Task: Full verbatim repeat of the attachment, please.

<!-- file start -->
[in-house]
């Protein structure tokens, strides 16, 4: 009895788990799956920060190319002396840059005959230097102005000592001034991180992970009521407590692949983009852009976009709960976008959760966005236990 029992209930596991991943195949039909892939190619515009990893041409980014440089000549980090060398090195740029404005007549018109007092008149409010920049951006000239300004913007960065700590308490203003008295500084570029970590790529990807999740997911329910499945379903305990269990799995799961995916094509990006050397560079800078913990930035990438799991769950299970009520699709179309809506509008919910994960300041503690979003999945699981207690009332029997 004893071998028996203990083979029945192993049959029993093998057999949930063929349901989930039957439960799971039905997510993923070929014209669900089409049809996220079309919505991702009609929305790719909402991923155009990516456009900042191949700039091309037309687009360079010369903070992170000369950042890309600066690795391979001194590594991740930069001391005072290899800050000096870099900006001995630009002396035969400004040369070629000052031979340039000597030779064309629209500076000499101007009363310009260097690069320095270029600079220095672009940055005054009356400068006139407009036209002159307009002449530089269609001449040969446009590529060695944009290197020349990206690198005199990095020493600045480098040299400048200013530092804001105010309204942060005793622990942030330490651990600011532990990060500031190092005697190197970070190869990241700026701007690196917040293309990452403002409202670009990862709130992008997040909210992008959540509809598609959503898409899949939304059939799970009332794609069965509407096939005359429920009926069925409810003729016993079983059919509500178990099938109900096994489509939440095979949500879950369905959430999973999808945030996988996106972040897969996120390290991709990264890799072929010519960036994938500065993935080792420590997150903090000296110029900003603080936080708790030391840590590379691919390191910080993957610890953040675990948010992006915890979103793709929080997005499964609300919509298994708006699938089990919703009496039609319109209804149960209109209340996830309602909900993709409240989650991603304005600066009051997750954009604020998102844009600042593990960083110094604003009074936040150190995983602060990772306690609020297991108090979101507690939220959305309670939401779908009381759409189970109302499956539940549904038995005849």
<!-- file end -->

[in-house]
């Protein structure tokens, strides 16, 4: 009895788990799956920060190319002396840059005959230097102005000592001034991180992970009521407590692949983009852009976009709960976008959760966005236990 029992209930596991991943195949039909892939190619515009990893041409980014440089000549980090060398090195740029404005007549018109007092008149409010920049951006000239300004913007960065700590308490203003008295500084570029970590790529990807999740997911329910499945379903305990269990799995799961995916094509990006050397560079800078913990930035990438799991769950299970009520699709179309809506509008919910994960300041503690979003999945699981207690009332029997 004893071998028996203990083979029945192993049959029993093998057999949930063929349901989930039957439960799971039905997510993923070929014209669900089409049809996220079309919505991702009609929305790719909402991923155009990516456009900042191949700039091309037309687009360079010369903070992170000369950042890309600066690795391979001194590594991740930069001391005072290899800050000096870099900006001995630009002396035969400004040369070629000052031979340039000597030779064309629209500076000499101007009363310009260097690069320095270029600079220095672009940055005054009356400068006139407009036209002159307009002449530089269609001449040969446009590529060695944009290197020349990206690198005199990095020493600045480098040299400048200013530092804001105010309204942060005793622990942030330490651990600011532990990060500031190092005697190197970070190869990241700026701007690196917040293309990452403002409202670009990862709130992008997040909210992008959540509809598609959503898409899949939304059939799970009332794609069965509407096939005359429920009926069925409810003729016993079983059919509500178990099938109900096994489509939440095979949500879950369905959430999973999808945030996988996106972040897969996120390290991709990264890799072929010519960036994938500065993935080792420590997150903090000296110029900003603080936080708790030391840590590379691919390191910080993957610890953040675990948010992006915890979103793709929080997005499964609300919509298994708006699938089990919703009496039609319109209804149960209109209340996830309602909900993709409240989650991603304005600066009051997750954009604020998102844009600042593990960083110094604003009074936040150190995983602060990772306690609020297991108090979101507690939220959305309670939401779908009381759409189970109302499956539940549904038995005849």